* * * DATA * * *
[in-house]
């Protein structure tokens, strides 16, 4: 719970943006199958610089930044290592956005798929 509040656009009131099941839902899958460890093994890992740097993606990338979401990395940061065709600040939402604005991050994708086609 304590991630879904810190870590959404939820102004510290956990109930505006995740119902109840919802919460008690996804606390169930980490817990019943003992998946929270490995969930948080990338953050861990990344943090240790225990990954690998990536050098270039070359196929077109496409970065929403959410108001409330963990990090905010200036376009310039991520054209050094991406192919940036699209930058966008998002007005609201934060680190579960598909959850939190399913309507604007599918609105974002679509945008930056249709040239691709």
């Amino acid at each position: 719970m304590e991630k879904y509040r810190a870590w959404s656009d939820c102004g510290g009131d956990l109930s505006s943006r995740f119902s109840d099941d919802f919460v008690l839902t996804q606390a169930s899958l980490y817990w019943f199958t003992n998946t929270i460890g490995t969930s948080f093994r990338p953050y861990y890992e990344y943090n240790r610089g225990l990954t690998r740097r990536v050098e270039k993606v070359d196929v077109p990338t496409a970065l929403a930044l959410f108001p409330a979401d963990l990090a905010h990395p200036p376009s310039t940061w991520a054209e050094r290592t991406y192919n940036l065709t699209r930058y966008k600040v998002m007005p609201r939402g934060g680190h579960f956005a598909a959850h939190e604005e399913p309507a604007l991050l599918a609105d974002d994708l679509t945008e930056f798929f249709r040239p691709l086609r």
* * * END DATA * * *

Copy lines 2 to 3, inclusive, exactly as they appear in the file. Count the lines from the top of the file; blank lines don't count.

């Protein structure tokens, strides 16, 4: 719970943006199958610089930044290592956005798929 509040656009009131099941839902899958460890093994890992740097993606990338979401990395940061065709600040939402604005991050994708086609 304590991630879904810190870590959404939820102004510290956990109930505006995740119902109840919802919460008690996804606390169930980490817990019943003992998946929270490995969930948080990338953050861990990344943090240790225990990954690998990536050098270039070359196929077109496409970065929403959410108001409330963990990090905010200036376009310039991520054209050094991406192919940036699209930058966008998002007005609201934060680190579960598909959850939190399913309507604007599918609105974002679509945008930056249709040239691709």
């Amino acid at each position: 719970m304590e991630k879904y509040r810190a870590w959404s656009d939820c102004g510290g009131d956990l109930s505006s943006r995740f119902s109840d099941d919802f919460v008690l839902t996804q606390a169930s899958l980490y817990w019943f199958t003992n998946t929270i460890g490995t969930s948080f093994r990338p953050y861990y890992e990344y943090n240790r610089g225990l990954t690998r740097r990536v050098e270039k993606v070359d196929v077109p990338t496409a970065l929403a930044l959410f108001p409330a979401d963990l990090a905010h990395p200036p376009s310039t940061w991520a054209e050094r290592t991406y192919n940036l065709t699209r930058y966008k600040v998002m007005p609201r939402g934060g680190h579960f956005a598909a959850h939190e604005e399913p309507a604007l991050l599918a609105d974002d994708l679509t945008e930056f798929f249709r040239p691709l086609r």